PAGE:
Machiko_Mech / Member

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Machiko_Mech Blog

For every blog post title, a reference to a prolonged absence.

Well, I'm rarely away so long that I need to construct an outline for a returning post...

To begin, Deus Ex: Human Revolution. I had very high hopes going in given my love for the series, the original in particular. I am rarely satisfied with sequels to games for which I have so much love, so it was to my delight that this game proved an exception to that rule. Terrific on all the important fronts: the graphics are terrific, with regards to everything in both fore-and-background. I was very impressed with the aesthetic choices and direction: the buildings, the weapons...everything looks right. More refined than they were in preceding games, but without looking so far from them as to seem alien or out of place for the series. Though some civilians looked a little plain (I think I saw a couple of recycled faces), it was not an unacceptable thing. The story was also quite good and was possessed of a twist that, while not quite as big as one I can think of in the original, still managed to blindside me in an enjoyable sort of way. Virtually every element of the gameplay, especially with something of a return to distribution of skill points rather than the dumbed down system present in Invisible War. The voice acting was quite good; when I originally looked into the history of the voice actor who performed Jensen's voice I felt I had cause for worry, but that was quickly assuaged as I began playing. All in all, everything satisfied. I am very fond of the Thief series as well, it's next coming down Eidos Montreal's pipeline; knowing now that the series is in such competent hands is quite the relief.

I've been somewhat busy with remakes lately; I picked up the MGS HD Collection and played through the second game, I'll return to Snake Eater later. Honestly, I somewhat wish I hadn't picked it up; the controls especially, have not aged well. Neither have a number of gameplay concepts...it's consistently frustrating to be spotted because...well, I think Gabe of Penny-Arcade put it best in describing the switch from sneaking to combat as passing through "some ****-greased chute into a dungeon for bad players."

For now, I've begun actively sprinting through Halo: Anniversary and am eagerly awaiting the Silent Hill HD Collection (the third entry is one of my favorite games). All developers should hope that their games hold up visually as well as SH3 does...the characters in particular still look and animate spectacularly. I've also played through Gears of War 3, finding it to be the best in the series by a comfortable margin (thumbs up for the inclusion of female Gears). The refinement of Horde mode in particular is deserving of praise: a perfect extension of the improvised player behavior of its last incarnation. The story as well, was much improved, not that one had to worry; it was always going to be in good hands with Karen Traviss. I've also sunk hundreds of hours into Skyrim, four characters in all so far, some used more than others. I never was able to get into playing as an archer in Oblivion, but in Skyrim that play route has made for a very satisfying adventure.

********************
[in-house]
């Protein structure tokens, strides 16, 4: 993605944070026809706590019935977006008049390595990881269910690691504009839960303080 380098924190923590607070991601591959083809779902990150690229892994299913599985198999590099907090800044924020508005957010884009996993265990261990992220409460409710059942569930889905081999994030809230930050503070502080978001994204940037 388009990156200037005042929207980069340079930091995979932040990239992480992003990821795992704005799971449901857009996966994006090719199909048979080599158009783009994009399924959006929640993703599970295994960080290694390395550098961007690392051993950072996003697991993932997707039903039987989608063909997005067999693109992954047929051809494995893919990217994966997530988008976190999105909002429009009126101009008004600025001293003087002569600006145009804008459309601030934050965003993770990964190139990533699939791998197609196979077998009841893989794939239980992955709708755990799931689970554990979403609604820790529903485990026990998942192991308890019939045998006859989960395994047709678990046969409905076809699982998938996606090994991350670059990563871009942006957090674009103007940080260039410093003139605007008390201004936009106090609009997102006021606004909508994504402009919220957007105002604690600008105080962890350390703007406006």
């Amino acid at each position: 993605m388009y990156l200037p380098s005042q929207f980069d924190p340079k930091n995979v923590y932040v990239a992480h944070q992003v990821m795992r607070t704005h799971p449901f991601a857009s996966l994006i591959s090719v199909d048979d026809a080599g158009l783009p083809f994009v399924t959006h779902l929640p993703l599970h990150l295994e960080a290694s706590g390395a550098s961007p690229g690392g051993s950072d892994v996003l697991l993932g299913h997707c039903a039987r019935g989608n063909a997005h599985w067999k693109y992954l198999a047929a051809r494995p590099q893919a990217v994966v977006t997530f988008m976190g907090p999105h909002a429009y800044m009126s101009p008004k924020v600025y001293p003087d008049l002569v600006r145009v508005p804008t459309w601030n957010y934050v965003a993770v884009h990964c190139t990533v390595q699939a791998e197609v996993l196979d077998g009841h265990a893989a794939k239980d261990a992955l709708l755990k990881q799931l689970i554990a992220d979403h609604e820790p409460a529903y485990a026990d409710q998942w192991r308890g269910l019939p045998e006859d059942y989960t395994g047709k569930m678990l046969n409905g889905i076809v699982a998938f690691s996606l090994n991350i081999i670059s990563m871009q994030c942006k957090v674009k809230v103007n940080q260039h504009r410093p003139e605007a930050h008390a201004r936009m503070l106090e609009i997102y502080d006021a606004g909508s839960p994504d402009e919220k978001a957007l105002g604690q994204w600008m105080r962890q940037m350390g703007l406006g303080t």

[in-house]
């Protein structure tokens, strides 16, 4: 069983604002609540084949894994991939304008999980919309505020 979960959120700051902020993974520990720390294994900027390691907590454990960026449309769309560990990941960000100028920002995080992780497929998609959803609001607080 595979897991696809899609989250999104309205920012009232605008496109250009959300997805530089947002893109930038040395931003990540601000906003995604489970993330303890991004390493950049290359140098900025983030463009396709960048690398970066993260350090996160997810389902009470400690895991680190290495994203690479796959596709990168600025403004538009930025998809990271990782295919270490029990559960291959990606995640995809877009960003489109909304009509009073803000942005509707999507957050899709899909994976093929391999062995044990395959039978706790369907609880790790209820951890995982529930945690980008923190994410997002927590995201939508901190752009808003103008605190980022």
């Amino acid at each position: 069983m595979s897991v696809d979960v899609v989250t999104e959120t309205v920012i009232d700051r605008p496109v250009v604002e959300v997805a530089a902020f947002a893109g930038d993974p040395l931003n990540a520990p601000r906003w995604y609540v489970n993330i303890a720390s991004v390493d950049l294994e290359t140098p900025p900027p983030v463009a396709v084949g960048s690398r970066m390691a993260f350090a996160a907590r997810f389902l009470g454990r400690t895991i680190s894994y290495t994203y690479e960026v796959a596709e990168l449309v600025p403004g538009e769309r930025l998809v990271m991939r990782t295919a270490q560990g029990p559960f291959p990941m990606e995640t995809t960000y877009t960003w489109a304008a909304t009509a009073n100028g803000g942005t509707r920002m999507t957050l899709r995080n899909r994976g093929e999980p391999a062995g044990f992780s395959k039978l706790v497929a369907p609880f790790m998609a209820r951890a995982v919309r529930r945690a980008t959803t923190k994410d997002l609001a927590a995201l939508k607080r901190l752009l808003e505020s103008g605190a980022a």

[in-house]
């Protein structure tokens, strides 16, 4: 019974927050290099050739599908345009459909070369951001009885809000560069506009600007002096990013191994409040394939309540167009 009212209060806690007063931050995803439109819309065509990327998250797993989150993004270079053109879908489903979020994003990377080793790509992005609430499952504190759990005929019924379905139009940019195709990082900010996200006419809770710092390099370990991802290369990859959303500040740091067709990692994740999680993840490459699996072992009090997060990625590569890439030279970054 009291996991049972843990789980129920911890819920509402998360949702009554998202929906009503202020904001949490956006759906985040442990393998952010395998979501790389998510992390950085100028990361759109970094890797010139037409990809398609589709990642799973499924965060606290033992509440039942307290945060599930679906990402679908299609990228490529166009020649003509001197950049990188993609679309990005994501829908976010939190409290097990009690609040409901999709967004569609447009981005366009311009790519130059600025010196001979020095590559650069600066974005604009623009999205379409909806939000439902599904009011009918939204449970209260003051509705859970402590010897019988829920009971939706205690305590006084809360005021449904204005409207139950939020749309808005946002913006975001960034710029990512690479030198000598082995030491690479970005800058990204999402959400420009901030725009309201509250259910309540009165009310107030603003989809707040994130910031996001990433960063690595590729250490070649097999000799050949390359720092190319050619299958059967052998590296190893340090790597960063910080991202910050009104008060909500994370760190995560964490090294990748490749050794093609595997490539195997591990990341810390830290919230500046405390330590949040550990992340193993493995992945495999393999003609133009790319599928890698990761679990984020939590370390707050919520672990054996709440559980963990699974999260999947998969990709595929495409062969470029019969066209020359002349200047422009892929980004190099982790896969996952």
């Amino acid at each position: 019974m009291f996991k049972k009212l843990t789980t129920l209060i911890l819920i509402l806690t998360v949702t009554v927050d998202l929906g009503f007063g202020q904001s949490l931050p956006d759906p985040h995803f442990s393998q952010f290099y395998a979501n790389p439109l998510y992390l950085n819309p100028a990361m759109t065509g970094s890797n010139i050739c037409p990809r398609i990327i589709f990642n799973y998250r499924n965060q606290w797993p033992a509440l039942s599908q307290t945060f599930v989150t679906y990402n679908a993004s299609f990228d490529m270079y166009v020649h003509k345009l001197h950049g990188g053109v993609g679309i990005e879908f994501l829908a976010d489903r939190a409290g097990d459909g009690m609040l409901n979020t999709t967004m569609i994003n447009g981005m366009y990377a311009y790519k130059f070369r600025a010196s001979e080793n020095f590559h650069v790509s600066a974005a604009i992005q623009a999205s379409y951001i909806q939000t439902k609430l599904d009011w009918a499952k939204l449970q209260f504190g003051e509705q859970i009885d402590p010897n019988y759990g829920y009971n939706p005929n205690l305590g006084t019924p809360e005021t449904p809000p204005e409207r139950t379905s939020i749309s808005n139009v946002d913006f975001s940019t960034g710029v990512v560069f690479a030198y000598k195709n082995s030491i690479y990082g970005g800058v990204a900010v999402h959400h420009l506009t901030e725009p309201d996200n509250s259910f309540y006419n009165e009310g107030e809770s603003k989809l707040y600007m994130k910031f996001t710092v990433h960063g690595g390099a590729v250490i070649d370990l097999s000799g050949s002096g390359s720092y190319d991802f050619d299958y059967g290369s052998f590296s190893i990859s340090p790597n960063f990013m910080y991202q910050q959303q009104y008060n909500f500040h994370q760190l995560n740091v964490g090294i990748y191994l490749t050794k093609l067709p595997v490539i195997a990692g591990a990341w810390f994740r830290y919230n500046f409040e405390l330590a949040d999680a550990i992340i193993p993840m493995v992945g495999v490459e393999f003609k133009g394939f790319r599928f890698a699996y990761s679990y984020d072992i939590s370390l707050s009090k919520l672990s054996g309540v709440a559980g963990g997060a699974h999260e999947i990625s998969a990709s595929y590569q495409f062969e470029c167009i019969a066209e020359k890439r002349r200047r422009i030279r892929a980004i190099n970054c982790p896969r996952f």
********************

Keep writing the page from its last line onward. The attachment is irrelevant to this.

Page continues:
On that front, I purchased a new S model 360...my old model had long since run very short on HDD space and my power brick was making some very interesting noises on startup. I find that I like the new dashboard more than the last...they do always seem to make improvements to the formula that suit my tastes. And finally, on the handheld front, I bought and very much liked Aliens: Infestation. It's similarity to my beloved Metroid certainly contributed to this...and though I found the story a little lacking, I enjoyed almost everything else about the title...but not the length. It was, as most reviews of it will tell you, quite brief. I may replay it soon, though I'm now starting to turn my eyes towards the immediate future: Silent Hill HDC, Resident Evil: Revelations, Mass Effect 3...do I suspect another long blog absence?

EDIT: Picked up a 3DS game called Mighty Switch Force - a bit short, but balanced against very enjoyable gameplay, charming graphics, good music and SFX, a little brevity I can tolerate.

Patches can heal all wounds and other absentee nonsense

I don't exactly recall when it was that the Dragon Age II patch that fixed the problem much bemoaned in my last blog entry was released, suffice it to say that since its release I have kept busy. I've played through Dragon Age II almost five times since then and have long since pardoned early problems. It has been so long that all the gaming experiences I enumerate here that have taken place since my last entry will necessarily be somewhat summary in nature.

Hunted the Demon's Forge was, despite what reviews might tell you, tremendously fun. There were a few technical foibles certainly and since I, needing ready cash for another game was forced to grit my teeth and sell it back, can't tell you about replay value I shall simply say that it was a very enjoyable experience. The characters were a bit more likable than most reviews I've read state them to be, though I did find myself grinding my teeth whenever their dialogue strays toward the risque. But the gameplay was solid in most areas, the combat satisfying and the story sufficient.